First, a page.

- To get a Rocket Start at the beginning of a race, press and hold the accelerator button just as the first set of lamps on the countdown turn on. The timing for this is extremely sensitive and if you don’t do it at exactly the right time you’ll either not get the boost or spin out.
- Press (on the control pad) three times in a row to ditch your current item. This essentially destroys whatever item you currently have in your item box without using it, and resets your counter back to 10 as if you had used it. A perfect way to get rid of those Mine Transformers you’d rather not use. (Note: Doing this will also negate a Threefold Chance if you had one active.)
- Press (on the control pad), then and taunt ( by default) just as you drive over a mine. When executed correctly you’ll bounce over the mine and get a turbo boost that basically lasts until you land. If you’re a little slow on hitting taunt sometimes you’ll spin out from the mine and then get the turbo boost immediately following. Since you can only taunt once per lap you can only use this trick once per lap as well. It’s a weird sequence but it works, although it’s somewhat difficult to pull off on a consistent basis.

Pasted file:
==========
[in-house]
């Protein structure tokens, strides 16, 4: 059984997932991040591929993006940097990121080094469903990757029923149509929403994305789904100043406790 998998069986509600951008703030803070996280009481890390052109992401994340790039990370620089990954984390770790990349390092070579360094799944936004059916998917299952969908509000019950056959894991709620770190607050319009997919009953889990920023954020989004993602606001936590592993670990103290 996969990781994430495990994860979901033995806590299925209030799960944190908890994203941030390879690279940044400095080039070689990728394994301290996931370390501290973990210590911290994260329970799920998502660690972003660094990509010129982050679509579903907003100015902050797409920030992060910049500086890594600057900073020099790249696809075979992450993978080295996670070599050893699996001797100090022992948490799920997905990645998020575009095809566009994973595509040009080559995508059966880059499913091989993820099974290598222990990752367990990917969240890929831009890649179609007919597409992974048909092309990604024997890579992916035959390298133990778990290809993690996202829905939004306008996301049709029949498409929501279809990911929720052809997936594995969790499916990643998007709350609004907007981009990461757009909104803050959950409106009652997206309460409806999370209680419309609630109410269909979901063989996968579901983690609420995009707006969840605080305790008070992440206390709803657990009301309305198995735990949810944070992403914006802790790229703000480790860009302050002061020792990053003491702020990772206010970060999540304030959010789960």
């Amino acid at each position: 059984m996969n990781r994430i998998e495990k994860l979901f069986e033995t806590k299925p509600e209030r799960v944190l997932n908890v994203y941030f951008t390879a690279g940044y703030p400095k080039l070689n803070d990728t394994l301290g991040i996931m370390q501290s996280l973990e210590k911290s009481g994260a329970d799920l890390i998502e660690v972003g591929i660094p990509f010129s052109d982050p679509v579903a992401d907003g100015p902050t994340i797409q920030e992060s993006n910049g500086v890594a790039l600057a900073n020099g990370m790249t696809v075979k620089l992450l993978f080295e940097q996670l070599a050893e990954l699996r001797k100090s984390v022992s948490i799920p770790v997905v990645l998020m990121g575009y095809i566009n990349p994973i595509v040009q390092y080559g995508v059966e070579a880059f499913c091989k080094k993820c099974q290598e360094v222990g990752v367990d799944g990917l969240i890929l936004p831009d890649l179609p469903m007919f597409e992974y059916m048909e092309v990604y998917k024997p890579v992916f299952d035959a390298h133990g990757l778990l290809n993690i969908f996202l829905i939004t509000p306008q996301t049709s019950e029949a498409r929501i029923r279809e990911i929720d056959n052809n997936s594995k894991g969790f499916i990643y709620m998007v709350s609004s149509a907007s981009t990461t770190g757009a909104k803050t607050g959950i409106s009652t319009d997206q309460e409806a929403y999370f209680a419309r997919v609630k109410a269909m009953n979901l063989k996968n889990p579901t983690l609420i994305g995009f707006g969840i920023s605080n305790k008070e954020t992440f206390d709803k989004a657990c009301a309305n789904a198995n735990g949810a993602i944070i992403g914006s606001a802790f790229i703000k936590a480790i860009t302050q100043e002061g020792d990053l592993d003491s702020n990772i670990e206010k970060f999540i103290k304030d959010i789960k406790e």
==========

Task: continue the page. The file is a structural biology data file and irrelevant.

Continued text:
- Suggested parts for taking on Wily: the Counter Wing (Napalm Man’s) for getting more items (items are the key to winning), and tires which will either allow you to drive faster on dirt (such as Guts Man’s), or drive across deceleration zones (such as Napalm Man’s). Tires that are immune to mines are also useful. Naturally Wily’s tires work pretty well here (it is his course). However they lose speed on just about everything, so I personally recommend using Guts Man’s Press Tires instead. Also if you have an attack that does not require charging (such as Mega Man’s or Shadow Man’s), you can easily beat on Wily’s Barrier until it falls and then start harming him with attacks.